Thus, Mr. Bledsoe may, in fact, not have been lying to the Suns management when he said he was stuck at a hair salon—at least, not intentionally—while also not having actually been in said hair salon. Rather, he may have simply believed that to be true because, upon his release by the aliens, a government agent flash-fried his memory and replaced it with the hair salon story.

As with so many unfortunate incidents involving Twitter over the past couple of years, we may never know what compelled such a mind-boggling act of tweetage. The possibilities truly are endless.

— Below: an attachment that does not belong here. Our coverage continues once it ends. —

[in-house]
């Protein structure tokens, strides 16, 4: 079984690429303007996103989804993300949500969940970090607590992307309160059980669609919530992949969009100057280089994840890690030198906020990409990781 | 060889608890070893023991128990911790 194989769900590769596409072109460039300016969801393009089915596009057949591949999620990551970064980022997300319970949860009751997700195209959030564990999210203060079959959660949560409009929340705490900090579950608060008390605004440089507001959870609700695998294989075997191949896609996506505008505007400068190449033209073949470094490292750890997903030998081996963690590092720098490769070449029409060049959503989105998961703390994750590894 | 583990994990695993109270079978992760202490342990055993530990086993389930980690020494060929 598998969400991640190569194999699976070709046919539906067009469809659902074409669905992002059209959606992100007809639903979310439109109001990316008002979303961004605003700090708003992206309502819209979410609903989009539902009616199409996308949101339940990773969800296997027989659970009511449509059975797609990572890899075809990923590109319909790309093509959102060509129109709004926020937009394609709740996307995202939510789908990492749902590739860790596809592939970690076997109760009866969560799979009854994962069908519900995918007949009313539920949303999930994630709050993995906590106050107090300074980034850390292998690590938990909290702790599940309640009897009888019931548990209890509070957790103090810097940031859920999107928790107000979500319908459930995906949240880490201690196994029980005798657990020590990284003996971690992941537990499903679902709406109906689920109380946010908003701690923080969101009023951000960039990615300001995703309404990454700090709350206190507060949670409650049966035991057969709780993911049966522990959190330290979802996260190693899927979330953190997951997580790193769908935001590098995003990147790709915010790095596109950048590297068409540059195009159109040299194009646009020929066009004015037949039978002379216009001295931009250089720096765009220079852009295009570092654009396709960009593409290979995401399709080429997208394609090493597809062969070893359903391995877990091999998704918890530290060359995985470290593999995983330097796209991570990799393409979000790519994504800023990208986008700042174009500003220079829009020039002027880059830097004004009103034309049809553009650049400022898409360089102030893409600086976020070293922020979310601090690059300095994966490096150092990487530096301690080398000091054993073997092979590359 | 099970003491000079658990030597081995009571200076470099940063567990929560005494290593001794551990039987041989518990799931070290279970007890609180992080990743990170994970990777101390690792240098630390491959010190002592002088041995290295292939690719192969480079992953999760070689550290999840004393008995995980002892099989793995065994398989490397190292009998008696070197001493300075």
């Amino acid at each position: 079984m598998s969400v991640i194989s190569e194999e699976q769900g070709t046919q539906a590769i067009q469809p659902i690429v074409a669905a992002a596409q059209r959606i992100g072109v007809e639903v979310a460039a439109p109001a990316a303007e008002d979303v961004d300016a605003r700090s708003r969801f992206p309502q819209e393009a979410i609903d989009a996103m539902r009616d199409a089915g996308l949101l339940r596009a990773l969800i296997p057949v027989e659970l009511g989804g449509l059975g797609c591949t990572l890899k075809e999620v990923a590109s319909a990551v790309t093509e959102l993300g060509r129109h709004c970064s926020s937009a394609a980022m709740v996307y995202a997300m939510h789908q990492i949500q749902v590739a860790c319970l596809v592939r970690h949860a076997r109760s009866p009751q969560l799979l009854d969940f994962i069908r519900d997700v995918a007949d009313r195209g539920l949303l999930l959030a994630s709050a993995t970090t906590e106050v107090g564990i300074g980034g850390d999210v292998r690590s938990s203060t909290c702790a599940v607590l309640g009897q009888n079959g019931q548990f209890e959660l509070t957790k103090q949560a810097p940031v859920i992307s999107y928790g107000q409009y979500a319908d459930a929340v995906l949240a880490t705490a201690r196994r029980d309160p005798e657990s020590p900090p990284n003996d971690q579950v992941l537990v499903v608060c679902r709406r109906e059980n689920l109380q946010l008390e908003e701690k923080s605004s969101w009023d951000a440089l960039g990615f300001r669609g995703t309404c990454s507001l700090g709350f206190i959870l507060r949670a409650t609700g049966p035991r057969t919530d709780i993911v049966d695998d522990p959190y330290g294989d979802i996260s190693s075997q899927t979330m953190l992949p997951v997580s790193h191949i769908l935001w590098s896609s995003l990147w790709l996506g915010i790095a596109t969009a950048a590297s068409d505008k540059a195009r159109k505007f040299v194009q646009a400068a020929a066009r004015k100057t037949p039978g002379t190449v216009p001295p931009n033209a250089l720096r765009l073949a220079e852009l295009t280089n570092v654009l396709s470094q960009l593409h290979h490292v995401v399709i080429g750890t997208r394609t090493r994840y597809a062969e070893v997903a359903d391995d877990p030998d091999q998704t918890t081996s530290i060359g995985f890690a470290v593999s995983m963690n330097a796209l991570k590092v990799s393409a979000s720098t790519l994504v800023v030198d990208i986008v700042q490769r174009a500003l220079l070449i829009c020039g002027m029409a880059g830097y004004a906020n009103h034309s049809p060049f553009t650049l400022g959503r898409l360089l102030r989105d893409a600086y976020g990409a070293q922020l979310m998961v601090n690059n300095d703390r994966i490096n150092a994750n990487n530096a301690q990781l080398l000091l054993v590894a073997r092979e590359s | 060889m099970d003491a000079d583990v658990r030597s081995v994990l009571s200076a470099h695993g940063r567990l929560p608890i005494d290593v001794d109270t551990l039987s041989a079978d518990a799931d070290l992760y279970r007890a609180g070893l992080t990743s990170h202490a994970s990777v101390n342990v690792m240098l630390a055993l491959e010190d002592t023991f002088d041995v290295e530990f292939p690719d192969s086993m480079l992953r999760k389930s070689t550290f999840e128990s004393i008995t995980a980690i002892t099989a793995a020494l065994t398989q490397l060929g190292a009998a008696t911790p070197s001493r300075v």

All we will ever know for certain is this: If Mr. Bledsoe was not, in fact, referring to his discontent with the Suns, then his situation must have been, indeed, hairy.

Brandon Sneed is a writer-at-large for B/R Mag and the author of Head In The Game: The Mental Engineering of the World's Greatest Athletes (out now from Dey Street). His writing has also appeared in Outside, ESPN The Magazine, SB Nation Longform and more. He has received mention in The Best American Sports Writing. His website is brandonsneed.com. Follow him on Twitter: @brandonsneed.